1. ## Fun little thing I'm curious about.

From reading books and stuff, everyone says that "ccompletenesss is the important thing about the real numbers that gives them the properties necessary fro calculus.

My fun little question is this: do the real numbers need completeness to have the intermediate value theorem?

To put my question more concisely, suppose we have a function which maps the rational numbers into the rational numbers. Also, suppose it is continuous. That is, for any positive RATIONAL epsilon, there is a positive RATIONAL delta such that... you get the picture. My question is this: does the intermediate value theorem hold? Counter-example, anyone? I've been trying to come up with one.

The point I'm trying to make here is that the epsilon-delta definition of continuity seems kind of...independent of the completeness axiom. So, yea. Would the intermediate value theorem hold for a rational-to-rational function, with continuity defined as above?

2. Counter-example: Let $\displaystyle f(x) =(x-\sqrt{2})(x+\sqrt{2})$ over the interval from $\displaystyle [0,3].$ Now, $\displaystyle f(0)<0,$ and $\displaystyle f(3)>0.$ By the Intermediate Value Theorem, you'd expect there to be a rational root in the interval. But there isn't.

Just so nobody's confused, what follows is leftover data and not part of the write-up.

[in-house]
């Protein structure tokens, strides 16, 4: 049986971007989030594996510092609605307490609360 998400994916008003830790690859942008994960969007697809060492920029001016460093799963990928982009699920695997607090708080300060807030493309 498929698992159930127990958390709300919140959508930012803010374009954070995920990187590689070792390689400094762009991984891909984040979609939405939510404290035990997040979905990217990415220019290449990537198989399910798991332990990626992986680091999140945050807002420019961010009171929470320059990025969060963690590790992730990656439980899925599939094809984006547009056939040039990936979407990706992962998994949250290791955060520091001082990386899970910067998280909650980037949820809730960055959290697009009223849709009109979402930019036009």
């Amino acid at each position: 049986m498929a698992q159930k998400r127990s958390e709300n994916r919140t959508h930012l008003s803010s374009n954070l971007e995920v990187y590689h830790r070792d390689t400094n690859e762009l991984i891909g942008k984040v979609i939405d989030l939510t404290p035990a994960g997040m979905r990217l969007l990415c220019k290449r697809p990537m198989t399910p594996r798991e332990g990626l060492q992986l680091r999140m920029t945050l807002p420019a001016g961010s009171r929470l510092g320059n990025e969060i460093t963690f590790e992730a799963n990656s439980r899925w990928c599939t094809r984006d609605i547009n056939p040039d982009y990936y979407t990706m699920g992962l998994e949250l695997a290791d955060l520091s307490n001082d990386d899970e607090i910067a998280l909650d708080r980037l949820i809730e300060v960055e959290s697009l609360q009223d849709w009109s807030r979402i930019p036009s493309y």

In addition, the delta-epsilon definition of continuity is entirely equivalent to the "calculus" definition, where the limit of a function at a point is equal to the function's value at that point. All you have to do is look at an irrational function value, such as $\displaystyle \sqrt{2},$ to see that if the irrationals are not included, you can't have continuity.

3. ## Doy!

Thank you so much. I feel rather silly for not coming up with a counterexample so simple. I'm just trying to solidify my understanding of the reals, and their relationship to the integers and rationals. Your post was educational.

4. You're very welcome. Have a good one!

5. As Ackbeet said. it all goes back to the definition of irrationals. Due to the completeness axiom, we were able to discover the number $\displaystyle \sqrt{2}$ by taking the set of rationals whose square is less than 2 and then use the completeness axiom to show that there is a least upper bound for this set and is actually the irrational $\displaystyle \sqrt{2}$ as we define it. based on this, all real analysis is built and hence, you can't even talk about real functions without giving credit to the completeness axiom.
cheers.